The Mysteries of Château du Dé, is the title of the new exhibition presented at Gagosian in San Francisco. Staged from 14 January to February 29, 2020 the exhibition centres on American visual artist and icon Man Ray. The show was developed in collaboration with the Man Ray Trust.
In addition to three key films, the exhibition also features archival material, objects, drawings, and photography. Moving fluidly between media, Man Ray often made several iterations of a work—photographing it, assembling and disassembling, or making multiples—reproduction being crucial to his concept of the art object. For example, the motif of the soccer ball recurs in two discrete works, both titled Jeux Nocturnes (c. 1970), in which a functional ball is bound in a net and hung on the wall like a painting. Throughout his vast body of work, Man Ray alluded to relationships between the real and the fictive, the literal and the imaginative, with a deft mastery over the liminal territory between the abstract and the figurative form.
Man Ray’s first experience in making film was in New York, in 1920, when he worked with Marcel Duchamp on an unsuccessful attempt to create a three-dimensional film.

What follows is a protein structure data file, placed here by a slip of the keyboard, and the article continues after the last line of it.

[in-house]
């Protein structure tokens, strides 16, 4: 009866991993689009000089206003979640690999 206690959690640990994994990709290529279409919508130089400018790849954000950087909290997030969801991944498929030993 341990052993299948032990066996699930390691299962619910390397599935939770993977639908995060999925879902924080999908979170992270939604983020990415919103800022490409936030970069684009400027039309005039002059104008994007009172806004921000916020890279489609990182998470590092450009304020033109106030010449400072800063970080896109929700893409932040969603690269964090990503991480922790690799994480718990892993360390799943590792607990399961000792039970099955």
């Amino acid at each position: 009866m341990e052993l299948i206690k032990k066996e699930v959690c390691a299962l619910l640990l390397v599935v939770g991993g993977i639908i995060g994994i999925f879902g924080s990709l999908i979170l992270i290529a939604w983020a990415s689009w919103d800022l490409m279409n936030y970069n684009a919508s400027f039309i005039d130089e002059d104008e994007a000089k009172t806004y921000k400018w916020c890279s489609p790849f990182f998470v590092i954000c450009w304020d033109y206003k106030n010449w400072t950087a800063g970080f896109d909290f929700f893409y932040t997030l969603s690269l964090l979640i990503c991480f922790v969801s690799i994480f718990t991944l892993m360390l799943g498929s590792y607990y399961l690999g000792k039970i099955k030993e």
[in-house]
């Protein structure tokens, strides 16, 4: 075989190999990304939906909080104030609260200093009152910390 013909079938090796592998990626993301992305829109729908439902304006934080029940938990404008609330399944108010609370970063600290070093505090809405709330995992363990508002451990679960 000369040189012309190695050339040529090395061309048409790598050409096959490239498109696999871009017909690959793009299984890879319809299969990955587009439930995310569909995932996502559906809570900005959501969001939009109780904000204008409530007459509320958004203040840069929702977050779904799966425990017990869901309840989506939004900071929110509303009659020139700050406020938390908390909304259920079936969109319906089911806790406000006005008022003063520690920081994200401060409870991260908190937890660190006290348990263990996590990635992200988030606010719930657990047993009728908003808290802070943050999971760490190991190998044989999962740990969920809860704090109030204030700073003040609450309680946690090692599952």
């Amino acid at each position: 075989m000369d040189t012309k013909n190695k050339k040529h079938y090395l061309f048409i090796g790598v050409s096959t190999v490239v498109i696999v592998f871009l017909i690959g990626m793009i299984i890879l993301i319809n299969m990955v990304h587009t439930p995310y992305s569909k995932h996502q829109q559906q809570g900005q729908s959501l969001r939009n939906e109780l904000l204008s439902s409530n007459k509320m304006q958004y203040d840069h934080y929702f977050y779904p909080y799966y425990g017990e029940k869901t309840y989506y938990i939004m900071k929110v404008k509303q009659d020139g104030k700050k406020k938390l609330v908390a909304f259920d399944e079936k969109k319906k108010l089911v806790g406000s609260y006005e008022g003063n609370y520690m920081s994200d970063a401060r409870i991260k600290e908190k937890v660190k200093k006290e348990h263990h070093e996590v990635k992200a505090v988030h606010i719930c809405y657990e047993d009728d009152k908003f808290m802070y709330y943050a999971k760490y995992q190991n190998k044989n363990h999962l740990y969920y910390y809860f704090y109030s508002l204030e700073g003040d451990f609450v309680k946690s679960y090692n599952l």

Highlights include L’étoile de mer (1928) which features Man Ray’s oft-depicted muse, Kiki de Montparnasse (Alice Prin), and André de la Rivière. Made by shooting into mirrors and through rough glass, the distorted, out-of focus images are interspersed with intertitles from an otherwise lost work by poet Robert Desnos. Through his film work, which functioned as a kinetic extension of his still photography, Man Ray became a leading exponent of Cinéma Pur, or “Pure Cinema,” which rejected such “bourgeois” conceits as character, setting, and plot. At the request of the Vicomte de Noailles, Man Ray made a film, in 1929, to document the Vicomte’s art collection and château in the South of France. The longest of Man Ray’s films, Les Mystères du Château du Dé was not intended for public screening, and is thus a more personal film, paying homage to Stéphane Mallarmé’s 1887 modernist poem “Un coup de dés jamais n’abolira le hasard” (A throw of the dice will never abolish chance). Les Mystères du château du dé follows a pair of travelers on a journey from Paris to the Villa Noailles in Hyères, which features a triangular Cubist garden designed by Gabriel Guevrekian.